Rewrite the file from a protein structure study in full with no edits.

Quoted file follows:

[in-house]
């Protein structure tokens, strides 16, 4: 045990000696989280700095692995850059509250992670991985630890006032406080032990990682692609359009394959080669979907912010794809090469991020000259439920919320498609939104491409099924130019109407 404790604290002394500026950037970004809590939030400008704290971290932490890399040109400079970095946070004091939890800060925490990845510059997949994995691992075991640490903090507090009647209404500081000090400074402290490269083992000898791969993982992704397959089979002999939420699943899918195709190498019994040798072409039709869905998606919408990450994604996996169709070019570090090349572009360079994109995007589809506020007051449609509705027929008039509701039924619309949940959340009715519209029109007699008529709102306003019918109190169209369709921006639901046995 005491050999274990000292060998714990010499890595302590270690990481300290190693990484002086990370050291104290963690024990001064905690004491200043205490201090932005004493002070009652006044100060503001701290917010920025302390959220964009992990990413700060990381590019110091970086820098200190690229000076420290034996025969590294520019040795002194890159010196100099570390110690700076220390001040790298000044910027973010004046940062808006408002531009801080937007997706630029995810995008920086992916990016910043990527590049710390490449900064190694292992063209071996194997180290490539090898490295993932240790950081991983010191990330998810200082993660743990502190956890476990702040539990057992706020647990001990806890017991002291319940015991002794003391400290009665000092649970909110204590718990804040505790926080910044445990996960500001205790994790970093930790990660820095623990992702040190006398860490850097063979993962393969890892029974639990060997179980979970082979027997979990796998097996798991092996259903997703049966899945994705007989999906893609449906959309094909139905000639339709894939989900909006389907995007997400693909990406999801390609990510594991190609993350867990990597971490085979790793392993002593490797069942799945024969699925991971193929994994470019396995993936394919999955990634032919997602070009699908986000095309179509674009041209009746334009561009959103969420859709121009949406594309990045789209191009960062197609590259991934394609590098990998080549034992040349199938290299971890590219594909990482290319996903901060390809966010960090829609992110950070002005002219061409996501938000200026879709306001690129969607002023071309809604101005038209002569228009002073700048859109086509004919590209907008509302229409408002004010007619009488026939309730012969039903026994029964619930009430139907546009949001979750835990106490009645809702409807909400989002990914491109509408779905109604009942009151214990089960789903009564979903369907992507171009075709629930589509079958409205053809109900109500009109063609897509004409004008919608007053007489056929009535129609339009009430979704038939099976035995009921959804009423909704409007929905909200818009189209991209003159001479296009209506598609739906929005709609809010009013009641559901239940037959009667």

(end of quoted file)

[in-house]
């Protein structure tokens, strides 16, 4: 045990000696989280700095692995850059509250992670991985630890006032406080032990990682692609359009394959080669979907912010794809090469991020000259439920919320498609939104491409099924130019109407 404790604290002394500026950037970004809590939030400008704290971290932490890399040109400079970095946070004091939890800060925490990845510059997949994995691992075991640490903090507090009647209404500081000090400074402290490269083992000898791969993982992704397959089979002999939420699943899918195709190498019994040798072409039709869905998606919408990450994604996996169709070019570090090349572009360079994109995007589809506020007051449609509705027929008039509701039924619309949940959340009715519209029109007699008529709102306003019918109190169209369709921006639901046995 005491050999274990000292060998714990010499890595302590270690990481300290190693990484002086990370050291104290963690024990001064905690004491200043205490201090932005004493002070009652006044100060503001701290917010920025302390959220964009992990990413700060990381590019110091970086820098200190690229000076420290034996025969590294520019040795002194890159010196100099570390110690700076220390001040790298000044910027973010004046940062808006408002531009801080937007997706630029995810995008920086992916990016910043990527590049710390490449900064190694292992063209071996194997180290490539090898490295993932240790950081991983010191990330998810200082993660743990502190956890476990702040539990057992706020647990001990806890017991002291319940015991002794003391400290009665000092649970909110204590718990804040505790926080910044445990996960500001205790994790970093930790990660820095623990992702040190006398860490850097063979993962393969890892029974639990060997179980979970082979027997979990796998097996798991092996259903997703049966899945994705007989999906893609449906959309094909139905000639339709894939989900909006389907995007997400693909990406999801390609990510594991190609993350867990990597971490085979790793392993002593490797069942799945024969699925991971193929994994470019396995993936394919999955990634032919997602070009699908986000095309179509674009041209009746334009561009959103969420859709121009949406594309990045789209191009960062197609590259991934394609590098990998080549034992040349199938290299971890590219594909990482290319996903901060390809966010960090829609992110950070002005002219061409996501938000200026879709306001690129969607002023071309809604101005038209002569228009002073700048859109086509004919590209907008509302229409408002004010007619009488026939309730012969039903026994029964619930009430139907546009949001979750835990106490009645809702409807909400989002990914491109509408779905109604009942009151214990089960789903009564979903369907992507171009075709629930589509079958409205053809109900109500009109063609897509004409004008919608007053007489056929009535129609339009009430979704038939099976035995009921959804009423909704409007929905909200818009189209991209003159001479296009209506598609739906929005709609809010009013009641559901239940037959009667």